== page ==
The upcoming FIBA World Cup in four years will be the first hosted in a Muslim and Middle East-North Africa country.
Qatar is under the spotlight once again as the country’s basketball federation gears up for the monumental task of hosting the FIBA Basketball World Cup in 2027.
While the Gulf state presents a unique challenge compared to the 2023 co-hosts, FIBA World Cup 2023 executive director David Crocker expressed his excitement about this upcoming venture in the first Arab and Muslim nation.
“Qatar is a different part of Asia. China is different, the three countries now are different, and Qatar is different again. It just presents such an amazing opportunity and it’s exciting,” Crocker said.
“This is a great challenge in Qatar.”
Qatar was announced as the next host of the world’s biggest basketball tournament in April last year, just a day before the draw for the recently-concluded World Cup in Manila.
This will mark the third consecutive World Cup held in Asia following China’s hosting in 2019.
In preparation for the event, officials from the Qatar Basketball Federation were in Manila during the final stages to observe and learn from the Philippines’ execution of the games.
“The main thing about the organising committee in Qatar is they’re also involved in the football World Cup. They spent time coming and doing a site visit here for this World Cup. They continue to see some little things here that they can put in their own World Cup,” Crocker said.
With its successful hosting of the men’s FIFA World Cup in 2022, Qatar has all the venues constructed already, with 92 games set to take place in Doha, promising fans a convenient and exciting experience.
Qatar 2022 was arguably the best FIFA World Cup in its history.
However, the upcoming basketball World Cup in four years will be the first hosted in a Muslim country (Turkey hosted in 2010, however it is a secular country) and also the first in the Middle East-North Africa region.
“We have a big interest for team sports in the Gulf region. I’m optimistic that going into this new market for us will also expand our footprint but also, most importantly, develop basketball in that part of the world even more,” FIBA secretary general Andreas Zagklis.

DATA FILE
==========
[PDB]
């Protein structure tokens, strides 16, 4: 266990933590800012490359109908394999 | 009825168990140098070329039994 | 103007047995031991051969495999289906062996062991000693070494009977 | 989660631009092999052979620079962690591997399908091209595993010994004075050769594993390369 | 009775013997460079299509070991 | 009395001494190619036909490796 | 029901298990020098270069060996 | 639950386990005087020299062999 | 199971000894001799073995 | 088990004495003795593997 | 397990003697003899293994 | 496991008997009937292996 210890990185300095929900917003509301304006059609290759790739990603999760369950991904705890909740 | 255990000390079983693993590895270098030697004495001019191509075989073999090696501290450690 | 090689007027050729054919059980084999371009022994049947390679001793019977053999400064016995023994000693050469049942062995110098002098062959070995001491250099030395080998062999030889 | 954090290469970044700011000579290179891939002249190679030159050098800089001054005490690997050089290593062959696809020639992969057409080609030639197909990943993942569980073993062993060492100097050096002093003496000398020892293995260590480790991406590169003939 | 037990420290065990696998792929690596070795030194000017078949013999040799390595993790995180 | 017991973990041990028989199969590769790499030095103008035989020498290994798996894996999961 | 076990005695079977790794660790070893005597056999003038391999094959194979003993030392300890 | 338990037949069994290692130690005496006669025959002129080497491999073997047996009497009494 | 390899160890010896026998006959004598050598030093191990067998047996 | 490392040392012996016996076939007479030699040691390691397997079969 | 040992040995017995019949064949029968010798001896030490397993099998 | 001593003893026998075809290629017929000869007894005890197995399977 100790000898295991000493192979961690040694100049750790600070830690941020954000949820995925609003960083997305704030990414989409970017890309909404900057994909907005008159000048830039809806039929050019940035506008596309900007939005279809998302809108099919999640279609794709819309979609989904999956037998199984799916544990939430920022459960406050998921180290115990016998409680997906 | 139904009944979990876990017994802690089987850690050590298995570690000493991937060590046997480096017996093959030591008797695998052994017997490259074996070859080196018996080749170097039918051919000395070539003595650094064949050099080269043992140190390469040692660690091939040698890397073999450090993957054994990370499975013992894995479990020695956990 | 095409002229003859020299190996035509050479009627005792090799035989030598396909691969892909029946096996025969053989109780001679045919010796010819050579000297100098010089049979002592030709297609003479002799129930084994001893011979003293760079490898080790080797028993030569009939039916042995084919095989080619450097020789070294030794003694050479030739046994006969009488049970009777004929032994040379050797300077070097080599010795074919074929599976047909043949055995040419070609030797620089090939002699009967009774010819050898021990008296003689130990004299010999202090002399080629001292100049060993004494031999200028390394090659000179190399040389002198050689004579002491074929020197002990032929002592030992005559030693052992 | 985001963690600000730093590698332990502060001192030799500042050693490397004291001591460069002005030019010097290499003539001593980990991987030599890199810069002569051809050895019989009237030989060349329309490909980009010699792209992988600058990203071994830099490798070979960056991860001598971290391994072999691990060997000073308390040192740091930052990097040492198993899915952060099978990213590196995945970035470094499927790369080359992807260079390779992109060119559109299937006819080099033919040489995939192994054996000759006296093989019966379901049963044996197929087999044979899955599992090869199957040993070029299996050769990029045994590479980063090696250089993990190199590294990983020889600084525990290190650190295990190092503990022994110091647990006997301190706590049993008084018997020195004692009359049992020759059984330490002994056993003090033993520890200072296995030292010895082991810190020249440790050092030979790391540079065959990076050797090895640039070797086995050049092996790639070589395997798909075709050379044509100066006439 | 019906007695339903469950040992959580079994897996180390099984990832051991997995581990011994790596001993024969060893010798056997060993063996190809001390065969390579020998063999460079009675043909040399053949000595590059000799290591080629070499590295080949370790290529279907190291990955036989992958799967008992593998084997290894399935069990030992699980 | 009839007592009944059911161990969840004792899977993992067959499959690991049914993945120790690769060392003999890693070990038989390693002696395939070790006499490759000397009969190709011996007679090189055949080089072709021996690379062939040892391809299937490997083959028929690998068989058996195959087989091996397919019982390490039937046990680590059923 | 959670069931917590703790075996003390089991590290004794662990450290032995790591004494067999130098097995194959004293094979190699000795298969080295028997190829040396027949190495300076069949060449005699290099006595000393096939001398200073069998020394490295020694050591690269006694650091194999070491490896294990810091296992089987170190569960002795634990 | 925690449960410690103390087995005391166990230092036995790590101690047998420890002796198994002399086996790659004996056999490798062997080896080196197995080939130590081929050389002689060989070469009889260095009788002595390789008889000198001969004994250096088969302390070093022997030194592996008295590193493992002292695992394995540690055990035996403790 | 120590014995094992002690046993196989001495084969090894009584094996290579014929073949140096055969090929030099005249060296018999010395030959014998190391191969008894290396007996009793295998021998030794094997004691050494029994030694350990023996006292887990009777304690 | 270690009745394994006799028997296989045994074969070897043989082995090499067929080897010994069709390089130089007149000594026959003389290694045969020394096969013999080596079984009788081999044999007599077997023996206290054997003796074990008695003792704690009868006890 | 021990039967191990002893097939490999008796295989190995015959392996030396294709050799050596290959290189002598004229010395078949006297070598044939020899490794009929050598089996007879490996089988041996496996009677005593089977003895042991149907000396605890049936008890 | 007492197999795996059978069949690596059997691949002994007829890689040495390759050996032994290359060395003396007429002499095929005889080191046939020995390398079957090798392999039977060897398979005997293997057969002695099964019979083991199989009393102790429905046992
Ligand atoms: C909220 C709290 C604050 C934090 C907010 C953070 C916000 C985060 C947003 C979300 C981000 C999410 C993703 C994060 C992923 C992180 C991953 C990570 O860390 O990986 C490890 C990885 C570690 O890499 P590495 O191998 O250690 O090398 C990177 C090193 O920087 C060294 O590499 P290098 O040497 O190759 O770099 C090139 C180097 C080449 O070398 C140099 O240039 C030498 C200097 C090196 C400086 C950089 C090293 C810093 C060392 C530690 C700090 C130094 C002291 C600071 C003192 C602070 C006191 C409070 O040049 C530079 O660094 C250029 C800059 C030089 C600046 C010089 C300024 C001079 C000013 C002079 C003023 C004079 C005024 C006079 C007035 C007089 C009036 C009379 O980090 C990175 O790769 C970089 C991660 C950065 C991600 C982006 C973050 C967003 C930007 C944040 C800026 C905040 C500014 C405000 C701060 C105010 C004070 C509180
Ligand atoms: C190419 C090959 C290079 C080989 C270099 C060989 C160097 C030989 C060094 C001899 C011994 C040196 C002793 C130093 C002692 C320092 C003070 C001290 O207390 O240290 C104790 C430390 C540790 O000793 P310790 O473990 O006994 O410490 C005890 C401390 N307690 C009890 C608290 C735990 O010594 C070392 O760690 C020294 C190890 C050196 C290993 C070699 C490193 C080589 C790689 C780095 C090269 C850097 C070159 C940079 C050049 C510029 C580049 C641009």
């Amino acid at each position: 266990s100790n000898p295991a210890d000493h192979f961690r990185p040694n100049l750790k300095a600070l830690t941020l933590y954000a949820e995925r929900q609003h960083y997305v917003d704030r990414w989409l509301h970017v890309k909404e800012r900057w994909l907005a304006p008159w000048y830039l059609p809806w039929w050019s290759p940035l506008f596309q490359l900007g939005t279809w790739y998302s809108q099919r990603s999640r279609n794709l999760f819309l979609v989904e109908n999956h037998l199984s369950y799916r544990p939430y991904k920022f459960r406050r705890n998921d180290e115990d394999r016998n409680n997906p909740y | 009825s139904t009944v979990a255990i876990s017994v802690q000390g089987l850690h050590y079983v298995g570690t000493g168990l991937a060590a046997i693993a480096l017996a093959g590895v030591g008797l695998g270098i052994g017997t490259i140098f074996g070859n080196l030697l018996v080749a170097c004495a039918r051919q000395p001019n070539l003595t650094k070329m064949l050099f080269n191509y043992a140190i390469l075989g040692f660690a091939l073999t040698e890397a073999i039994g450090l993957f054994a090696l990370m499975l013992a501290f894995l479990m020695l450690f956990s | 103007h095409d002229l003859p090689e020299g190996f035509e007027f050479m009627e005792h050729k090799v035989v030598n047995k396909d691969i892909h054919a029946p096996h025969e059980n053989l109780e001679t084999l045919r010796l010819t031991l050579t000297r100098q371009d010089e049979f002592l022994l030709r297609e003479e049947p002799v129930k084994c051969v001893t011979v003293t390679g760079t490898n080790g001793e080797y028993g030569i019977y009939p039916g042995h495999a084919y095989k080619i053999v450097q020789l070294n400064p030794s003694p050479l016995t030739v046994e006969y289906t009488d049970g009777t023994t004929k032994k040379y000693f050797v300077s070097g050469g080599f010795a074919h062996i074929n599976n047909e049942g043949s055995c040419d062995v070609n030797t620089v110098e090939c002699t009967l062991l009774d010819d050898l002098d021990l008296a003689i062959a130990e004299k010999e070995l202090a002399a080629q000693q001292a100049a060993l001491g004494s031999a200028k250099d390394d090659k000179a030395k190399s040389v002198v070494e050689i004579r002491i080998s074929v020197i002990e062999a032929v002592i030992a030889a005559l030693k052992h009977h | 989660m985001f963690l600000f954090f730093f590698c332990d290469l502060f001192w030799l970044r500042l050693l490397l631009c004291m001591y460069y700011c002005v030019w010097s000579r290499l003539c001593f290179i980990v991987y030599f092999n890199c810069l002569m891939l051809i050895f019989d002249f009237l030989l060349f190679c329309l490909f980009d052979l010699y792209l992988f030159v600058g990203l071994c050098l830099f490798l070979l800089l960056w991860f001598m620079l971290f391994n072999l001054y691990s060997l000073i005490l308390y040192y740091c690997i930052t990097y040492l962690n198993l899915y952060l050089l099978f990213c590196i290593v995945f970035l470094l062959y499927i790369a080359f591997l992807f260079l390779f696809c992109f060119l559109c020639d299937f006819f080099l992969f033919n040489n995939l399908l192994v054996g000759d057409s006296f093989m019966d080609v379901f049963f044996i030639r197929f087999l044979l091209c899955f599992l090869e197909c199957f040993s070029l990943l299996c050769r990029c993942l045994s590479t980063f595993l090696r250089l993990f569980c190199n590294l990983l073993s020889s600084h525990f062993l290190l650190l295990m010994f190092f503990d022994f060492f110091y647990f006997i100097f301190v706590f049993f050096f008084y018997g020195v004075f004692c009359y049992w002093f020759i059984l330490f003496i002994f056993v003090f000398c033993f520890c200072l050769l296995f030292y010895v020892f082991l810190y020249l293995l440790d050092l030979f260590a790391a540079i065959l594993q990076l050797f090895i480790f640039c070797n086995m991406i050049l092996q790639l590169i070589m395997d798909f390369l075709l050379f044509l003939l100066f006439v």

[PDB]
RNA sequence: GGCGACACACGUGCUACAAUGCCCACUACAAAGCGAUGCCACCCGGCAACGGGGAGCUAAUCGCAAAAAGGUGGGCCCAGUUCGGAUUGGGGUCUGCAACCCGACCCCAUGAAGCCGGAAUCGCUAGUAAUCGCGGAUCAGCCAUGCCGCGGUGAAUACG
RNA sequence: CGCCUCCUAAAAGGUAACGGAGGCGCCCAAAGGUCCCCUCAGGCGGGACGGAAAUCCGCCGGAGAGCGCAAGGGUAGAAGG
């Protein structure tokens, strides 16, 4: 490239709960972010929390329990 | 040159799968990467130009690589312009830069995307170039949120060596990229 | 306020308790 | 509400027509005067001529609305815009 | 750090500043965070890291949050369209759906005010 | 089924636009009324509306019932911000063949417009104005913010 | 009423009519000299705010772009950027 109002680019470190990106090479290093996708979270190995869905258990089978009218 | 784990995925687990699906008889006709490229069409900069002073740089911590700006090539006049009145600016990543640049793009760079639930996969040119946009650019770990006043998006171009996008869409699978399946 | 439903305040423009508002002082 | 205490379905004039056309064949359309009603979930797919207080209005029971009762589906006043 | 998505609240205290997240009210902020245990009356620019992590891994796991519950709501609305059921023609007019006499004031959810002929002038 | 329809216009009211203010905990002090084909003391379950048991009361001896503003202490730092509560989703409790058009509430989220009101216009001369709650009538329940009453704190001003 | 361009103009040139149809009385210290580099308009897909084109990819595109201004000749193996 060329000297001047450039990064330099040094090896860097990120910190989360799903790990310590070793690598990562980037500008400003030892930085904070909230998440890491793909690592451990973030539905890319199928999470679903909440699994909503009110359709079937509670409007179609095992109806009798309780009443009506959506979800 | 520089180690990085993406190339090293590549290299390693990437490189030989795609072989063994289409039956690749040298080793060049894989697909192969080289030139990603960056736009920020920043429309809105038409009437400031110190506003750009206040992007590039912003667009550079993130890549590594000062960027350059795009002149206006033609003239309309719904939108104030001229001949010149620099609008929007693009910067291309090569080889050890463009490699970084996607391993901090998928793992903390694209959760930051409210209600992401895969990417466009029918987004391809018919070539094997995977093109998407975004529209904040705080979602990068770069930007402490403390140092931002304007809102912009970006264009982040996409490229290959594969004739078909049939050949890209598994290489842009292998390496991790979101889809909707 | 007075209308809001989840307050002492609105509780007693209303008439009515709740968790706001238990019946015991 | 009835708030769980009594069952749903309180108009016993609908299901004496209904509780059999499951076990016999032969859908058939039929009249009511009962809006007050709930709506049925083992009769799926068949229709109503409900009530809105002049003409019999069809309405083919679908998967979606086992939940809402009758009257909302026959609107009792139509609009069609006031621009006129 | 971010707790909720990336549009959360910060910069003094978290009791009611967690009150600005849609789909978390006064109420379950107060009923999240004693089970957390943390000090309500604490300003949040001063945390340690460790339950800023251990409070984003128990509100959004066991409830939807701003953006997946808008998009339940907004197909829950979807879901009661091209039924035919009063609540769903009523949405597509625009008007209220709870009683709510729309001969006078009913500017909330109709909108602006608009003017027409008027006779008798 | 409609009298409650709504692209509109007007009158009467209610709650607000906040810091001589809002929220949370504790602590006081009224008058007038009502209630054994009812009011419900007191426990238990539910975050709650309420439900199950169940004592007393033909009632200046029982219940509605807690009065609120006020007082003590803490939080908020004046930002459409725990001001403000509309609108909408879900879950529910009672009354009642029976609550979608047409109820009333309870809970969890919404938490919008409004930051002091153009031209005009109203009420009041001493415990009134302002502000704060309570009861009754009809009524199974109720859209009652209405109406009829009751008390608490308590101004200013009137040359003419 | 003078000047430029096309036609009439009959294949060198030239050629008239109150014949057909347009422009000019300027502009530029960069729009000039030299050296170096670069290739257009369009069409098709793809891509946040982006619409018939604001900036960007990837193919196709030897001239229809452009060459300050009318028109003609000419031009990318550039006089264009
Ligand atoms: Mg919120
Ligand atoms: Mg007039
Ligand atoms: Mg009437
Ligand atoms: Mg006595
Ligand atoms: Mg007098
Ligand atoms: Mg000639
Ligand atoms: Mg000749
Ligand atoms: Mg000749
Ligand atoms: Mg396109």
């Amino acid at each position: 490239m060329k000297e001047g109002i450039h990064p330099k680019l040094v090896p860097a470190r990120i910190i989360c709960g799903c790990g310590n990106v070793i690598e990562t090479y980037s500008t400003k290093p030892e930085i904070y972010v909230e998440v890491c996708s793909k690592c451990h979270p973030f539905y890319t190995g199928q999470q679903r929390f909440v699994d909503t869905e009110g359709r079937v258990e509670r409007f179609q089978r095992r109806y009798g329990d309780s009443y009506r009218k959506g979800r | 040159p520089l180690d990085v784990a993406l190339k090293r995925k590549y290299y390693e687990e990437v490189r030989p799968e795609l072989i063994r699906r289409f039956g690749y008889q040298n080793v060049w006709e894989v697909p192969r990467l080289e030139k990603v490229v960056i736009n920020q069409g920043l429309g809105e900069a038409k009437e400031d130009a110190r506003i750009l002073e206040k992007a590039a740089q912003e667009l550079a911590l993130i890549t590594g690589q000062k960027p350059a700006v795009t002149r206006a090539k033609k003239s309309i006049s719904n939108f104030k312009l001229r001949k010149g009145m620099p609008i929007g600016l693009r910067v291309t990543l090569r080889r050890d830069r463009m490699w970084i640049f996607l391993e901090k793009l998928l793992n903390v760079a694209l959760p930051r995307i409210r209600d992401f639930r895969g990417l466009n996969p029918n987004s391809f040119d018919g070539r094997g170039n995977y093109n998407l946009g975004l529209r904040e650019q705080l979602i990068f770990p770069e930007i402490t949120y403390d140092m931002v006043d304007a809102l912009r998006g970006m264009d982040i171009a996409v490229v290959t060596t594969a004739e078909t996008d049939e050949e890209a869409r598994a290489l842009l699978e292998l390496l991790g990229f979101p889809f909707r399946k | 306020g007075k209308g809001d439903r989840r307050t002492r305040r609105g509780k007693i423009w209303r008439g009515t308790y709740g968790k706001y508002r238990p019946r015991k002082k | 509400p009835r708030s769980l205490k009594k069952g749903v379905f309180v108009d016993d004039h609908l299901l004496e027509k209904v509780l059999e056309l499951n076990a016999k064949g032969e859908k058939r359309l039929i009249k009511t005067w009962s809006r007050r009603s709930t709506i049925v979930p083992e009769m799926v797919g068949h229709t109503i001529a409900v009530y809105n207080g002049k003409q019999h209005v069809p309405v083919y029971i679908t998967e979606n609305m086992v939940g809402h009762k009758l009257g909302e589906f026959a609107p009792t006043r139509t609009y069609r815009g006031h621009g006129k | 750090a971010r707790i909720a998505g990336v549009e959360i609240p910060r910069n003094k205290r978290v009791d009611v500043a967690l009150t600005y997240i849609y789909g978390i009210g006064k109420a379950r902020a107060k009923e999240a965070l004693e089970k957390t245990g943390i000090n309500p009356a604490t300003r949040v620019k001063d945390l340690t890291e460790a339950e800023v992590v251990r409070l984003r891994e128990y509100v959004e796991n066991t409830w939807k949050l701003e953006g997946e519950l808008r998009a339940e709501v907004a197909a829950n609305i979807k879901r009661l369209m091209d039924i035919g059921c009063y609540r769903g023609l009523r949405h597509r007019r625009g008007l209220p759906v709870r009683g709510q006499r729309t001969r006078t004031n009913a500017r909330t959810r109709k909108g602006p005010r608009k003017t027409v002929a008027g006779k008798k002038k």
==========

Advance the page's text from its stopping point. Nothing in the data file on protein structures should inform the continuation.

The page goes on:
“It is a different region we’re coming to. We see some countries are traditional in the sport, [like] Lebanon and Jordan. It is increasingly popular in the Gulf. Qatar is very committed and personally, it would be the dream of a fan,” Zagklis continued.
“It’s going to be a tremendous basketball experience. You will be able to see all the best basketball players in the world in the same city across four venues.”
The executive also said that by taking the World Cup to various regions in Asia, beginning with China, it reminded fans of the sheer excitement of the global basketball scene, especially since many fan communities have a stronger connection with the NBA.
FIBA plans to replicate this strategy in Qatar, aiming to strengthen its presence across the continent.
“With the significant exposure that our top men’s league has, the NBA, we have had the opportunity to showcase to the fans in China, in Japan, in Jakarta, and here [Manila] what the international game, FIBA basketball, is all about,” Zagklis said.
“We have mobilised so many people to play basketball in this part of the world that is so populous. I am very optimistic about what Asia can do in the future.”
‘Sports hub’ Qatar
Qatar has long been a regional sports hub, hosting major events even before winning the bid to host the World Cup back in 2010.
“In 2006, we hosted our first major event, the ‘2006 Asian Games’. Since then we’ve hosted over 600 international and regional events, so if we look at sports I mean obviously the World Cup is the biggest but hosting the Handball World Championship, hosting the IWF Athletics World Championship, hosting Formula 1 now for the next 10 years,” Qatar 2022 CEO Nasser Al Khater told Doha News in June 2022.
“Qatar has been a regional powerhouse in sports and will continue to be so,” he told Doha News in an exclusive interview, suggesting that the Gulf state will continue to host sports events even after the 2022 FIFA World Cup.